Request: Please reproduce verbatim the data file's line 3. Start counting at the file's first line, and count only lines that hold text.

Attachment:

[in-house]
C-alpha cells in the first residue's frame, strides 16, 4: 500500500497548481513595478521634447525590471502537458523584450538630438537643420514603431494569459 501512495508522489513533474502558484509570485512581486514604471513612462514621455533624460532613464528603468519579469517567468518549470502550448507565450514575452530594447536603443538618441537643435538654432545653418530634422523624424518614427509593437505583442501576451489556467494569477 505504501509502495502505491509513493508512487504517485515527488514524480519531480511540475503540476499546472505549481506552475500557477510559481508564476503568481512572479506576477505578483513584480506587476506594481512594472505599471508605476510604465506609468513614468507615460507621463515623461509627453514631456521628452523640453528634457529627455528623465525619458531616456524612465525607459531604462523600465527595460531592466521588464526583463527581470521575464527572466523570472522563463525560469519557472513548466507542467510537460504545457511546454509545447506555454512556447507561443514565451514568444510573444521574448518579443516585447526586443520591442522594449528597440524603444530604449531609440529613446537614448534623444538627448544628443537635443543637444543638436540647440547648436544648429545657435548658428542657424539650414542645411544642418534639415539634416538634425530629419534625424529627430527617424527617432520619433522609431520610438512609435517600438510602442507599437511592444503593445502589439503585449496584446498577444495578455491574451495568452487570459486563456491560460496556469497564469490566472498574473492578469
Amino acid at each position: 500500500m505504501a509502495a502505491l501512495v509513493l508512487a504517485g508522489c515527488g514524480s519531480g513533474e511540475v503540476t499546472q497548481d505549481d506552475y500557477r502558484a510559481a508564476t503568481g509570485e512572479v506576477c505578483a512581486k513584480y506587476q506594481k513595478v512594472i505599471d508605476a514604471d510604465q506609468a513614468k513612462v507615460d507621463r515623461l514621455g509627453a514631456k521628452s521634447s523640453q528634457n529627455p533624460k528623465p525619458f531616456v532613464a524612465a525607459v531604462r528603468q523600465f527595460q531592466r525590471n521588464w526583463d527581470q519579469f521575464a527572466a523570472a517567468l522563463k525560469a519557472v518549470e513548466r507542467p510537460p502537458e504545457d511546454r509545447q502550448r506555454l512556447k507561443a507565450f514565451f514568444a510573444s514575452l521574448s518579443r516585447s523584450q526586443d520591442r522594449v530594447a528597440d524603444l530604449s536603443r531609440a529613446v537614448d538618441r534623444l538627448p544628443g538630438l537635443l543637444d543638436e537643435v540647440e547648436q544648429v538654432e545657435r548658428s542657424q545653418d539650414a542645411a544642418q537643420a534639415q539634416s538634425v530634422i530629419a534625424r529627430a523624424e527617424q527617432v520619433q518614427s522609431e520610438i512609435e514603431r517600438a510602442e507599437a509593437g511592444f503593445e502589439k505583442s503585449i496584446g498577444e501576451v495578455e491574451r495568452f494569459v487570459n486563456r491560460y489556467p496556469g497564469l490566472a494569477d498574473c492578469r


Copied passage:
Amino acid at each position: 500500500m505504501a509502495a502505491l501512495v509513493l508512487a504517485g508522489c515527488g514524480s519531480g513533474e511540475v503540476t499546472q497548481d505549481d506552475y500557477r502558484a510559481a508564476t503568481g509570485e512572479v506576477c505578483a512581486k513584480y506587476q506594481k513595478v512594472i505599471d508605476a514604471d510604465q506609468a513614468k513612462v507615460d507621463r515623461l514621455g509627453a514631456k521628452s521634447s523640453q528634457n529627455p533624460k528623465p525619458f531616456v532613464a524612465a525607459v531604462r528603468q523600465f527595460q531592466r525590471n521588464w526583463d527581470q519579469f521575464a527572466a523570472a517567468l522563463k525560469a519557472v518549470e513548466r507542467p510537460p502537458e504545457d511546454r509545447q502550448r506555454l512556447k507561443a507565450f514565451f514568444a510573444s514575452l521574448s518579443r516585447s523584450q526586443d520591442r522594449v530594447a528597440d524603444l530604449s536603443r531609440a529613446v537614448d538618441r534623444l538627448p544628443g538630438l537635443l543637444d543638436e537643435v540647440e547648436q544648429v538654432e545657435r548658428s542657424q545653418d539650414a542645411a544642418q537643420a534639415q539634416s538634425v530634422i530629419a534625424r529627430a523624424e527617424q527617432v520619433q518614427s522609431e520610438i512609435e514603431r517600438a510602442e507599437a509593437g511592444f503593445e502589439k505583442s503585449i496584446g498577444e501576451v495578455e491574451r495568452f494569459v487570459n486563456r491560460y489556467p496556469g497564469l490566472a494569477d498574473c492578469r